How I Became a Reformed "Pantser"

Thursday, February 08, 2024


Photo courtesy of Pexels/Jill Wellington

A few years ago, I wrote a post called “Confessions of a Free Spirit Writer.” I discussed the differences between being a free spirit writer (also known as a “pantser) and the type of writer who prefers outlines and projects that are planned out before attempting them. 

I’m here today to announce that I’ve almost grown out of my free spirit writing attitude (maybe). I’m on the verge of finishing up a massive edit of a book I wrote during NaNoWriMo in 2021, and I wouldn’t have been successful without the use of sticky notes on my office wall explaining the major plot points. I also have accompanying documents for this book that list the different characters, brief backstories, and physical attributes that are mentioned. The outline for this book is around 5,600 words, which is longer than some short stories I’ve written! 

This book features fictional podcast transcripts, newspaper articles, POVs from different characters, and diary entries. I’m not sure I would have been able to keep everything straight if I hadn’t organized the material before writing and revising. While I’m still more of a “free spirit” with short stories, I prefer now to be more organized when working on book-length projects and nonfiction. 

If I’m writing an article for a magazine or website, I’ll interview sources, find background material, and then write out a rough outline of how the piece will flow. When I’m working on a script for my podcast (I like to write them out rather than talk off the cuff with bullet points) I’ll compile the research and then create an outline that reads something like: Introduction, Title, Case #1, Case #2, Sponsor Messages, Case #3, Call to Action, Outro. Because I have weekly deadlines for the podcast it helps me to format each episode this way. However, I still don’t have a long-term plan for podcast episodes and usually plan them out one to two months ahead of time. 

Now, when it comes to coming up with ideas for writing projects, I still feel like a free spirit. I’m constantly writing ideas down in notebooks and discussing ideas with other people without finalizing the next steps. But I think that’s all part of being a writer and creator, right? I already have ideas for a non-fiction book based off my podcast and a novel following the “Out of the Bottle” formula. And you’d better believe I’ll be outlining that one! 

Have you gone from being a free spirit to an outliner/planner or vice versa? I’d love to hear your thoughts! 

Renee Roberson is an award-winning writer and host/creator of the podcast, Missing in the Carolinas.


Yvonne Osborne said...

I have not. I don't know how to outline. I wish I could. Forever by the seat of my pants.

Angela Mackintosh said...

I'm a plantser! (Part plotter, part pantser.) So I outline a little and then freestyle the rest. I know the major plot points and how it will end, and this is true of both essays and short fiction, as well as novels. But I like to leave some room for surprise. I'm currently taking a novel writing class and I haven't plotted on paper, but I have everything in my head. I'm really appreciating the freedom of allowing the plot to form organically. It adds a lot of wonderful red herrings, flash backs, and twists that I probably wouldn't have thought of if I stuck to my right-brained outline.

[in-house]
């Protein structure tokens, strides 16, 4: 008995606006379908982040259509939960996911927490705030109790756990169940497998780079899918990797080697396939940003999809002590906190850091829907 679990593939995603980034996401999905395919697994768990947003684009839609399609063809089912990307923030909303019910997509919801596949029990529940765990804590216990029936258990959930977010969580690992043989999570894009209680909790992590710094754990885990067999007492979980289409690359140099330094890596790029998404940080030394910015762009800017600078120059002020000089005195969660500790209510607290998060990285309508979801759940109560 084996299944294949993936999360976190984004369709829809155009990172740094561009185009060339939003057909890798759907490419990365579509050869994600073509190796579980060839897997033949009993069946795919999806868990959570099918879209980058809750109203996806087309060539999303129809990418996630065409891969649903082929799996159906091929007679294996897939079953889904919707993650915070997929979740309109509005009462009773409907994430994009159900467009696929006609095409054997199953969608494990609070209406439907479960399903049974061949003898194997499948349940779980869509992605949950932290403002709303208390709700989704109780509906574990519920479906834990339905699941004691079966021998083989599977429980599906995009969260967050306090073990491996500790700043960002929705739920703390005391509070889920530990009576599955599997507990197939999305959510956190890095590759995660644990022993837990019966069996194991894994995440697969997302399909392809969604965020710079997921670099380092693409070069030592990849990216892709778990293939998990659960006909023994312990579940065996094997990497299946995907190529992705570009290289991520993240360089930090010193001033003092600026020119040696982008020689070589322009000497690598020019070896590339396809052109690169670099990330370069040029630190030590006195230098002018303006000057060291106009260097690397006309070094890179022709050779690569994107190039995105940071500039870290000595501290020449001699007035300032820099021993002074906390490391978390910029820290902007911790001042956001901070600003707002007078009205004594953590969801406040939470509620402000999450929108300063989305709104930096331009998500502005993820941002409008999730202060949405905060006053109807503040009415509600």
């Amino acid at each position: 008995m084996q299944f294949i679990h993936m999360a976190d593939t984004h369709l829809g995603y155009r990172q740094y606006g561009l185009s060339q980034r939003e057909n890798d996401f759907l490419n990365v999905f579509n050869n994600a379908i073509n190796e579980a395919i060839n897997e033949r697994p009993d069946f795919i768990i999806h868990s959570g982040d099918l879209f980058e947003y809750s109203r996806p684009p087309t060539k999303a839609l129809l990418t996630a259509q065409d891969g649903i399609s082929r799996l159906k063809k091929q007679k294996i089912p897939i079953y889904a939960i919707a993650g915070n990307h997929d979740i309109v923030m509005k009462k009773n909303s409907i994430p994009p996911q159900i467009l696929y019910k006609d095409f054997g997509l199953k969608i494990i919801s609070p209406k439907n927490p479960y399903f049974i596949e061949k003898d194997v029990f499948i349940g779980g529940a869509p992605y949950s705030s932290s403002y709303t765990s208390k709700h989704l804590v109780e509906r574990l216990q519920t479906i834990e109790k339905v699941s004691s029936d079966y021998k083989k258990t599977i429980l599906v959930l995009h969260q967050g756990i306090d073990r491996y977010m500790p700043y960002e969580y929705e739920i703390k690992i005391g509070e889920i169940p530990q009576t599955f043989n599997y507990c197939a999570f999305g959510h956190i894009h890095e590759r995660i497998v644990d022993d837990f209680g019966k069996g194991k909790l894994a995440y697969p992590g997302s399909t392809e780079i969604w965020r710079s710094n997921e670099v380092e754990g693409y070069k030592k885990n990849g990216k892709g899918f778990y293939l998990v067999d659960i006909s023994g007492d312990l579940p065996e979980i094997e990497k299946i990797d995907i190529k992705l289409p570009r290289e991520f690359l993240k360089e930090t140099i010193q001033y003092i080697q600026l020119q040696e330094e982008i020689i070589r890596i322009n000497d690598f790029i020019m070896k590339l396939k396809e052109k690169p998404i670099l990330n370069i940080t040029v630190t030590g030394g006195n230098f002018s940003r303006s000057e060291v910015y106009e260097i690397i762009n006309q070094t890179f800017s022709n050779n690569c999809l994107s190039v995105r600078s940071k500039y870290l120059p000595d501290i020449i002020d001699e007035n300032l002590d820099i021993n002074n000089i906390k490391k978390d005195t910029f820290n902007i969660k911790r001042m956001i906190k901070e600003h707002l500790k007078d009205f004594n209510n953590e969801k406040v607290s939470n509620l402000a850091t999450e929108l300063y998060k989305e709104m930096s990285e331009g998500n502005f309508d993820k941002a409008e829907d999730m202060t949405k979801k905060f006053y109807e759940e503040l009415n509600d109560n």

Angela Mackintosh said...

I forgot to ask, did you use Save the Cat for The Podcaster or another outline?

Nicole Pyles said...

Reformed free spirit writer here! Or at least, I'm getting there. I began to outline this story of mine that I wanted to write but didn't know where to go with it. Instead of meandering with the story, I plotted out (or just imagined, okay what would happen if I wrote the story like this), and I can tell it's so much easier doing it this way.

Sue Bradford Edwards said...

I used to outline obsessively. Now I do it a bit more like Ang. I am a plantser. I know the major plot points and then . . . I explore.

Renee Roberson said...

Yvonne--I understand. I've been a pantser for years, and still enjoy doing it when I write short blog posts and short stories. For longer pieces of work, I feel having an outline helps me stay focused and there's one book called "Save the Cat Writes a Novel" that helped me learn how.

Ang--I guess maybe I'm more of a plantser, too! Even when I write something off an outline I do it more freely. I plan and rearrange chapters more when I go back to do the big developmental edits. I did use "Save the Cat" for "The Podcaster," specifically for the "Whydunit" genre. I have an "Out of the Bottle" project planned next with the prom night story!

Nicole--I feel like even plotting with general bullet points is helpful. I definitely don't plan down to the very last sentence and keep my mind open, which is what it sounds like we all do. Even the other day I was working on "Podcaster" edits and a new character popped in with the last name Mansen. He joked that he was no relation to Charlie Manson, which a true crime podcaster would find ironic and because the character owned a home security solutions business. It's weird how that happens.

Sue--That's funny that you've gone the opposite direction--but with all the nonfiction books you work on I would lean towards outlining more, too. It sounds like you are having fun exploring with fiction now!

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